I think that one of the reasons I’m feeling a little sad about it is because I’m a romantic: I love being part of a team and couldn’t help wondering why I haven’t yet formed a new and lasting one… Well, Corina (note to self: must stop this third-person referencing thing) it’s probably because my special someone is neither hidden under the sofa nor likely to suddenly ring the doorbell – that would be a bit weird and potentially a U-Haul moment. For me (oh, I’m me again), I have never wanted to actively seek a relationship because you make bad decisions that way, trust me – that’s right my memory goes back fourteen years. I believe that you ultimately attract the right person at the right time (I am sure there is some scientific proof to my hypothesis). Although these days I am a lot older, so maybe I should be rushing the process through dating, but I don’t like the fact that everyone has this expectation that because you’re dating you want a relationship. I want feelings for someone to develop naturally, free from pressure, so that both parties can be free to see where the road takes them.
Realistically my option is that someone meets me while I am dribbling at the bar or performing the caterpillar on the dancefloor while thinking I’m gangsta (I totally am), which doesn’t bode for a great first impression.
I am a very lazy romantic (or a scaredy-cat romantic – take your pick). Maybe they should invent an app for that. I am also too invested in my career and friendships at the moment; I am still forming my life in Melbourne, which involves widening my social circles. And although I am acutely aware that I’m starting to feel ready for that next step in my life, how the devil that will transpire is anyone’s guess. Maybe I should invent the lazy scaredy-cat romantic app, where people go with no expectations and a chill pill to just see what develops. I am sure I can come up with a scientific formula for this…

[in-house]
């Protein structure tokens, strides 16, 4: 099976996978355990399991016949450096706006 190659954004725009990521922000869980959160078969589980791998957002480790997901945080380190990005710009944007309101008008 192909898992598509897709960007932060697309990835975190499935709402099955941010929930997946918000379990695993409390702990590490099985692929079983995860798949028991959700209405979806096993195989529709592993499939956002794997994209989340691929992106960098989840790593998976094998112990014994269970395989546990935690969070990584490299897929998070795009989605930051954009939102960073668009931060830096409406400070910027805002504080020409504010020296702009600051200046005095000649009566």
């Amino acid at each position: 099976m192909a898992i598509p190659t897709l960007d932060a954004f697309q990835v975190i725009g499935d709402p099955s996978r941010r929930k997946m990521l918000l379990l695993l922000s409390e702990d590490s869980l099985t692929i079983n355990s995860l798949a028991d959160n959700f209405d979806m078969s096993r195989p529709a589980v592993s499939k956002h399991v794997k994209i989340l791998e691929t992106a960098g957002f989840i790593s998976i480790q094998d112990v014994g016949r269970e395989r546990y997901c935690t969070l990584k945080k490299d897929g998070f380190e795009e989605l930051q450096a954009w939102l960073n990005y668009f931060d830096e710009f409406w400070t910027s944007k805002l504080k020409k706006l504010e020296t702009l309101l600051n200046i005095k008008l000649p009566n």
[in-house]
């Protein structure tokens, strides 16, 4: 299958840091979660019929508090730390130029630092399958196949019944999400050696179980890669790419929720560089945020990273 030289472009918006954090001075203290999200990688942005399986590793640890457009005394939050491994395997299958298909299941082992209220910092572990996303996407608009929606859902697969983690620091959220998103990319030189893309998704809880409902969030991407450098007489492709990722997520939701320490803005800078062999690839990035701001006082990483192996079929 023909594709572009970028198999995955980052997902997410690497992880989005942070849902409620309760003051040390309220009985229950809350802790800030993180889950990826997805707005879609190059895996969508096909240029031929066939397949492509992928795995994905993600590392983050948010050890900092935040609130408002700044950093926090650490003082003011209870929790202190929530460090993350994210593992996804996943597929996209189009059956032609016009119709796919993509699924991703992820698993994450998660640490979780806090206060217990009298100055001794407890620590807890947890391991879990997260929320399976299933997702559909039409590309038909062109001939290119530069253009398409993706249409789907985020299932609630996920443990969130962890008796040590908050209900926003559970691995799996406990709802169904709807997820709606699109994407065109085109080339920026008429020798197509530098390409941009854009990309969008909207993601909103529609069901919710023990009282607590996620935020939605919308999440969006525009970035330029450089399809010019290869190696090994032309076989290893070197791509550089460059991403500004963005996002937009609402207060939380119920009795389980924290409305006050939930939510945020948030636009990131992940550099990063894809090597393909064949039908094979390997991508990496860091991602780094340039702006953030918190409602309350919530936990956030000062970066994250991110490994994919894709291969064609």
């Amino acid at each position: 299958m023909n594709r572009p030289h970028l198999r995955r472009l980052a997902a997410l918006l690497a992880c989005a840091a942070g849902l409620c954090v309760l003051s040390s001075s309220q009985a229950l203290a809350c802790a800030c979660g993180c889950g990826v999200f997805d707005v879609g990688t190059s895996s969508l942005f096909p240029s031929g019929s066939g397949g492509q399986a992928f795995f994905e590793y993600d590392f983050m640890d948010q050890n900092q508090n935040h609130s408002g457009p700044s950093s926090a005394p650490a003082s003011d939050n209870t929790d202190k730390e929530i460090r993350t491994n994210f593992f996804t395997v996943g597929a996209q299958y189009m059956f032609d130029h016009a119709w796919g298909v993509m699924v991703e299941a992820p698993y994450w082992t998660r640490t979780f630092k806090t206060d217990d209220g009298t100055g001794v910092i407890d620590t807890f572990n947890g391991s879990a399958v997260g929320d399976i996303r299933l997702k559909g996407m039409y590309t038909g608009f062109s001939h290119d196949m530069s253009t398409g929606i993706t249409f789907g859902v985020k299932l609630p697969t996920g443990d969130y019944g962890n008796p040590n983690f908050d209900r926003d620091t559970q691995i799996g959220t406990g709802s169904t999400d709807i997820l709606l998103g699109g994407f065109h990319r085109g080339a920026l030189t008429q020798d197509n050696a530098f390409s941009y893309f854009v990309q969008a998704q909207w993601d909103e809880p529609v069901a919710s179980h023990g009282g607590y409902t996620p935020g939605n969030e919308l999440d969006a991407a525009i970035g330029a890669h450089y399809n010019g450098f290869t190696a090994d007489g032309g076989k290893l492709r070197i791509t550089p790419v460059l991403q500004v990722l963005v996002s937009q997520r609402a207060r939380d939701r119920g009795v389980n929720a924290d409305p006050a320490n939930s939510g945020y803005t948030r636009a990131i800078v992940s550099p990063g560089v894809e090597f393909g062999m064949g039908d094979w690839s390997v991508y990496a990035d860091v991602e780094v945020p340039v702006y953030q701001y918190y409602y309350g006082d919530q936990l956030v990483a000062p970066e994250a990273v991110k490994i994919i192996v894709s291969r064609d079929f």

Ok before I share my multi-million-dollar idea, let’s get back to my mid-year review. My friends keep telling me I should date for fun and excitement. Well, if having a panic attack is their idea of fun and excitement then I have really weird friends, because unfortunately pre-date I get worried about things I shouldn’t even worry about (ok, I might be exaggerating about the panic attack for humorous purposes). Although clearly I can’t be too bad at dating, as I make a lot of friends doing it… Oh, actually, that’s not really the point is it?!
I guess the upshot of my mid-year review is that I have one objective for the remaining half of my year: I was lucky enough to experience the feeling of 'wow, where did you come from?' earlier this year, I had forgotten how that feels, the feeling of excitement and wanting to see where it goes. I want to make someone feel that about me. I am pretty sure that moment will occur while I'm dribbling at the bar... 87.24% certain. Maybe I should just stop dribbling at bars, or buy a bib? Yeah, I might need to invest in a bib.
I got distracted again… Where was I? Oh, yes, excitement – why do people assume that being single means you have to date? The excitement of being single comes from reminding myself every Friday at around 4.45pm that I am single and while I am single I should enjoy, well, being single. What does being single mean? It means that at 4.45pm on a Friday I can persuade others to join me in general debauchery in a bar of our choosing because, as Yoda said, ‘Only once you live.’ So for me it’s not about dating, it is about living a little before some very lucky lady gets tricked by my charm and is then stuck with me for a long time.
It also means that this week I have the freedom to jump on a plane and head back to the UK for three whole weeks to celebrate my amazing sister getting married to the love of her life. Which reminds me… I really should be packing.
Written by Corina Hawkins, soon to be author and edited by Sophie McClelland.